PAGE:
In cases where you own a particular unit in a building, such as in a condo, HO-6 is the policy you would purchase. In the event of perils, it provides coverage for your unit’s floors, windows, ceilings, and walls. Like most other policies, earthquakes, flooding, and intentional injuries are not covered. You must adjust your policy if you perform any renovations or modifications on your unit.


7. HO-7, Mobile Home Form

Mobile home
Image Credit: Paul Wishart, Shutterstock
Coverage:
Dwelling, personal property, loss of use, personal liability, medical payments
Type of Policy: Open peril

An HO-7 is similar to an HO-3 in that it covers damage to your property in an open peril situation. It is specifically for mobile homes, and no other structures are covered under the policy. This is the primary distinction between HO-7 and HO-3. Mobile homes need their own classification of insurance. Like other insurance policies, earthquakes and floods are not covered under an HO-7. One thing that might be surprising is that mold remediation is not covered either.


8. HO-8, Modified Coverage Form

Old house
Image Credit: 12019, Pixabay
Coverage:
Dwelling, other structures, personal property, loss of use, personal liability, medical payments of others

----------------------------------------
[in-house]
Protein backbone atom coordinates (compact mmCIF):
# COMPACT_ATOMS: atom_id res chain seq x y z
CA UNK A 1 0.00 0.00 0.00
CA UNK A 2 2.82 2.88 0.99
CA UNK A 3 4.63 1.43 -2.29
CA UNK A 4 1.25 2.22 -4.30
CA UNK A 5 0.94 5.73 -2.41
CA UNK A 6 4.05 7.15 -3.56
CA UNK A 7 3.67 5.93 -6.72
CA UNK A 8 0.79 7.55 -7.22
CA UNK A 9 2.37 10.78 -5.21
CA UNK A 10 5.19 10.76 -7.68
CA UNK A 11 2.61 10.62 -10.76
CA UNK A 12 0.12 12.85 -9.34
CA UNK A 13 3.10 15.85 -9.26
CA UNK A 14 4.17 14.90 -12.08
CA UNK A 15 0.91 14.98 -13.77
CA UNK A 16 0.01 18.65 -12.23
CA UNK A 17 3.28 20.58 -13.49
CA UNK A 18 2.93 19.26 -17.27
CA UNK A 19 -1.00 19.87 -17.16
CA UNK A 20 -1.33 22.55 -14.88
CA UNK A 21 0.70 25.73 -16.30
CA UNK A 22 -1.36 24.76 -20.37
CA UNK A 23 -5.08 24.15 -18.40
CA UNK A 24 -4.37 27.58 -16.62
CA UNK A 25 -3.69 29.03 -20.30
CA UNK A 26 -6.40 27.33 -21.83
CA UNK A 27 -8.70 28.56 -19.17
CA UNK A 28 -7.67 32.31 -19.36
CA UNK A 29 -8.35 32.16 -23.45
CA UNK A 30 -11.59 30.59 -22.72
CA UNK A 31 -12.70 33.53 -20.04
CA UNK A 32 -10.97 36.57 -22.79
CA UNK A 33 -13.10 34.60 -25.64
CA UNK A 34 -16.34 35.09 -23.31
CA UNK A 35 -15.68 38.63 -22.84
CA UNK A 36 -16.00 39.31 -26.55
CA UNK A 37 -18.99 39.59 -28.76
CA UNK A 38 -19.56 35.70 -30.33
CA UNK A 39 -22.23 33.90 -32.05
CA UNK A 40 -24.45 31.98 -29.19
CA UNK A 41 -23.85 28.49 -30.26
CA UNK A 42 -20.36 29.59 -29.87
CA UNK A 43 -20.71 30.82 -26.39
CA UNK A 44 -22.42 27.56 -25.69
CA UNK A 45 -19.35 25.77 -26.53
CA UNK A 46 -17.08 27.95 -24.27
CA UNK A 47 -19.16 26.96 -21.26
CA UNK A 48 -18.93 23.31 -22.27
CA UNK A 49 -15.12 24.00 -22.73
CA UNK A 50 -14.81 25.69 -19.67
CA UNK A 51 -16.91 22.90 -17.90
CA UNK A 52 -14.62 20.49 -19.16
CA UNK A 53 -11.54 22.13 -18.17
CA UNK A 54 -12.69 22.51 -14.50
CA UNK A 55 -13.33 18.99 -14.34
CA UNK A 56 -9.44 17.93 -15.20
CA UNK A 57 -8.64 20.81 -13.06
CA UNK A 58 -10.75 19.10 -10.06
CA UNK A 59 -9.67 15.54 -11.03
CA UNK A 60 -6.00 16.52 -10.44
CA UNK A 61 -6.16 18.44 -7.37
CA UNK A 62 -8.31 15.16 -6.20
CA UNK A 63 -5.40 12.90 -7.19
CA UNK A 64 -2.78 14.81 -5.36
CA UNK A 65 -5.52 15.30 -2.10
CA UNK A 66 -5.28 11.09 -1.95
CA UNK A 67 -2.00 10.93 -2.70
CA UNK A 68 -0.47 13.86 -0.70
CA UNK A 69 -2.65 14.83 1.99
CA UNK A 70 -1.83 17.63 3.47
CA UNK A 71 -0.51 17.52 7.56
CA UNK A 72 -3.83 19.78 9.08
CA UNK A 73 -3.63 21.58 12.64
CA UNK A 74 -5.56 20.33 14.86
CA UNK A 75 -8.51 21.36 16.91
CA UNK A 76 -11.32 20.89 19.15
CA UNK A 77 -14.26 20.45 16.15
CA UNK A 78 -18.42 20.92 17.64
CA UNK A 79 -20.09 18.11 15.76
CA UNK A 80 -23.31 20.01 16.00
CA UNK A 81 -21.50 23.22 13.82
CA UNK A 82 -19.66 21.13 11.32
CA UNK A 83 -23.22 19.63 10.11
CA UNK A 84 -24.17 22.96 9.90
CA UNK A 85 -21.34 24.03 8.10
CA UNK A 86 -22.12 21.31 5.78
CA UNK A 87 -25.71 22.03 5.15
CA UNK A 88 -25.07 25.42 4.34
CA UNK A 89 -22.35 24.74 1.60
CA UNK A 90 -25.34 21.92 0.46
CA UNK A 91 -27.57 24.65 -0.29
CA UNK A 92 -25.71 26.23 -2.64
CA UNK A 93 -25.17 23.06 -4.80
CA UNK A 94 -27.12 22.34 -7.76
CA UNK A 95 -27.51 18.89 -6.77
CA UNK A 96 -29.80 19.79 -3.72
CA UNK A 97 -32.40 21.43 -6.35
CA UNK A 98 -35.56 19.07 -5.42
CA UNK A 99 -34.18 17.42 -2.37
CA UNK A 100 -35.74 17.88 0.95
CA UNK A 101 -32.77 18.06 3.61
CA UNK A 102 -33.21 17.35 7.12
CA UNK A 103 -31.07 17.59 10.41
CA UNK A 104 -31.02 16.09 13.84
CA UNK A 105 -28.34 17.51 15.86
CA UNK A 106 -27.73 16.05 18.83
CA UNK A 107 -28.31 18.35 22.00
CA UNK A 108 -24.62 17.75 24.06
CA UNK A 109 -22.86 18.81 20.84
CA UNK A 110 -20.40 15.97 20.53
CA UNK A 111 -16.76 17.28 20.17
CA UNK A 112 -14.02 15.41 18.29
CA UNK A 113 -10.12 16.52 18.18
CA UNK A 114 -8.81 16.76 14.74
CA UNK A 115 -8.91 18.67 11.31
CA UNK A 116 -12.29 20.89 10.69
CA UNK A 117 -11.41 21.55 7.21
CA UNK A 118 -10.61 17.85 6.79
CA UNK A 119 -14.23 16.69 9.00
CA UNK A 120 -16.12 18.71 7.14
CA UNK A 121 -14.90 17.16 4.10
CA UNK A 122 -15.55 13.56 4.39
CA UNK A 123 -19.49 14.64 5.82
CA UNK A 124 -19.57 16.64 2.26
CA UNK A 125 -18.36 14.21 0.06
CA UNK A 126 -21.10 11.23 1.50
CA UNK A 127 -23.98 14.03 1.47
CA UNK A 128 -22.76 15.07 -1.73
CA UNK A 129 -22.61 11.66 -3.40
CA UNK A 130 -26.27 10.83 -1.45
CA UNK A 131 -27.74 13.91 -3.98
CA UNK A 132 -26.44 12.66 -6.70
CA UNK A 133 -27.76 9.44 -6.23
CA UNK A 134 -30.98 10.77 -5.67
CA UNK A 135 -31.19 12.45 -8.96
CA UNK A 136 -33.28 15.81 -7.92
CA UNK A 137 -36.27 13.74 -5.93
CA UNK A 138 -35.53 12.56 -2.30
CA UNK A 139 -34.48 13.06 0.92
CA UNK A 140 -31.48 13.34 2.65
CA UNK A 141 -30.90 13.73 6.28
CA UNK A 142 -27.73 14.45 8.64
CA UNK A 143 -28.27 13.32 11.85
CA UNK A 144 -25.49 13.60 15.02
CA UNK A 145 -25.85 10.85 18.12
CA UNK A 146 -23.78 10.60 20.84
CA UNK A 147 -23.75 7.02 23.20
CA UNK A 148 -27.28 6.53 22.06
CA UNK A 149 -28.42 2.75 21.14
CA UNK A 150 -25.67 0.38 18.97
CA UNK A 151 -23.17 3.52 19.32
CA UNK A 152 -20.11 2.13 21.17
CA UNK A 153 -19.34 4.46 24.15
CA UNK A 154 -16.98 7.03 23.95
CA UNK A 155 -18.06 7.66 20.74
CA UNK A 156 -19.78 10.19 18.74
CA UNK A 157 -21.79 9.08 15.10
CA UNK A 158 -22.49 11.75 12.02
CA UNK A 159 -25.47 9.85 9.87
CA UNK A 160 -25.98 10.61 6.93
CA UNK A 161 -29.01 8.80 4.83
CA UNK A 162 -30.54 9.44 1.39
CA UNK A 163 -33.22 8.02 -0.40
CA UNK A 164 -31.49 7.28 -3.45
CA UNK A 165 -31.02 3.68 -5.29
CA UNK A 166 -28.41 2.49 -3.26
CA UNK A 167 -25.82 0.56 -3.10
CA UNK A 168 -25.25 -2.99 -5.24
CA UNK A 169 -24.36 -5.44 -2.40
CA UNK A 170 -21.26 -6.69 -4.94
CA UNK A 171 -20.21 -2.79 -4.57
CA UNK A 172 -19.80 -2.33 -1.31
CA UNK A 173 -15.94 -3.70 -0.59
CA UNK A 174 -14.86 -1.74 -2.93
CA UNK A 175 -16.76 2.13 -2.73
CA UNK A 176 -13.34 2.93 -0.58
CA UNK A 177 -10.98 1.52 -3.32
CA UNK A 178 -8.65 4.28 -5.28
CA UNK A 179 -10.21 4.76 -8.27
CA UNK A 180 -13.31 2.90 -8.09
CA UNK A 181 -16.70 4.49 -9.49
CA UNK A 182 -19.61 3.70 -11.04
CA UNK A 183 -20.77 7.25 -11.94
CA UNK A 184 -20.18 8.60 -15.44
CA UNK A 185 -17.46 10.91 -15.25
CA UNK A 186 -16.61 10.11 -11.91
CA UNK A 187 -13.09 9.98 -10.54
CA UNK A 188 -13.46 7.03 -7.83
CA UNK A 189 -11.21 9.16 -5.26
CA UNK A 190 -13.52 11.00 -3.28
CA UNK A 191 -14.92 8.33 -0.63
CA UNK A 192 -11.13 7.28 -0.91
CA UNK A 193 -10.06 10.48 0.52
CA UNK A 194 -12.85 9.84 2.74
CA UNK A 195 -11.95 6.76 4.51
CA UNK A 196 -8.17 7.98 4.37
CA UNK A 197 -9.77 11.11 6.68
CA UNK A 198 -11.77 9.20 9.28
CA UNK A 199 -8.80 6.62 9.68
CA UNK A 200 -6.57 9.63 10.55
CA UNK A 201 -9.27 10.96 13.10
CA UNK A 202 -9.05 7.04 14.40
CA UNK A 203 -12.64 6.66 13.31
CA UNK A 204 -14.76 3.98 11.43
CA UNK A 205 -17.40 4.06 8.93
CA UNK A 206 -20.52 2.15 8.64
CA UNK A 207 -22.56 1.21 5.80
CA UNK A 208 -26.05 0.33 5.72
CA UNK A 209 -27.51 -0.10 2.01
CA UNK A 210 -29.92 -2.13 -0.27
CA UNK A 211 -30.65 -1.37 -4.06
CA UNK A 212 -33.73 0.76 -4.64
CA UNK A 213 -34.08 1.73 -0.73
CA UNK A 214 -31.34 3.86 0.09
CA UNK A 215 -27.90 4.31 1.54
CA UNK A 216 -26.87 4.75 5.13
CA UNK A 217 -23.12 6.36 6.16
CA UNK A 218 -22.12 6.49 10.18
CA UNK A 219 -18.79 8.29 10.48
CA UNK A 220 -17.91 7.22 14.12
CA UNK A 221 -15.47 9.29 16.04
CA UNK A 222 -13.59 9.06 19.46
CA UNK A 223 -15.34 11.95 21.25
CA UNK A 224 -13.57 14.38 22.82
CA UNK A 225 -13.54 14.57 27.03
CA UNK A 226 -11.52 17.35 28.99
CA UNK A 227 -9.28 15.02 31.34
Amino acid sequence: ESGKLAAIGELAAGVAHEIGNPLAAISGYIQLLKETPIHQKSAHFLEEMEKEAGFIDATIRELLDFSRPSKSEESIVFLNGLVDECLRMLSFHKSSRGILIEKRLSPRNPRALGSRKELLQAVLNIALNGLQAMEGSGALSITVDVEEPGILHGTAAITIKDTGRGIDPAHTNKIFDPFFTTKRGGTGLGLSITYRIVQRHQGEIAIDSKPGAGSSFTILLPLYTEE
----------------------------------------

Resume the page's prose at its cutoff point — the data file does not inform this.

Type of Policy: Named peril

Some homes are historical landmarks or have outdated building codes. They are allowed to have coverage under the HO-8 modified coverage form. Typically, the policy applies to any home that is 40 years or older. It is somewhat limited and is more like an HO-1. In the case of a total loss, you will be paid the overall cash value of your dwelling. This usually isn’t sufficient to cover all of your costs for reconstruction. Not all insurance companies sell HO-8 policies.

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Final Thoughts

Homeowners insurance is vital for protecting your home, but the coverage details will depend on where you live. Getting an endorsement for earthquake damage on the West Coast is really important, but it might not be practical if you live in Florida. It’s also essential to find a trusted insurance agent who has your best interests in mind and can explain how much coverage the policy provides.


Featured Image Credit: Andrey_Popov, Shutterstock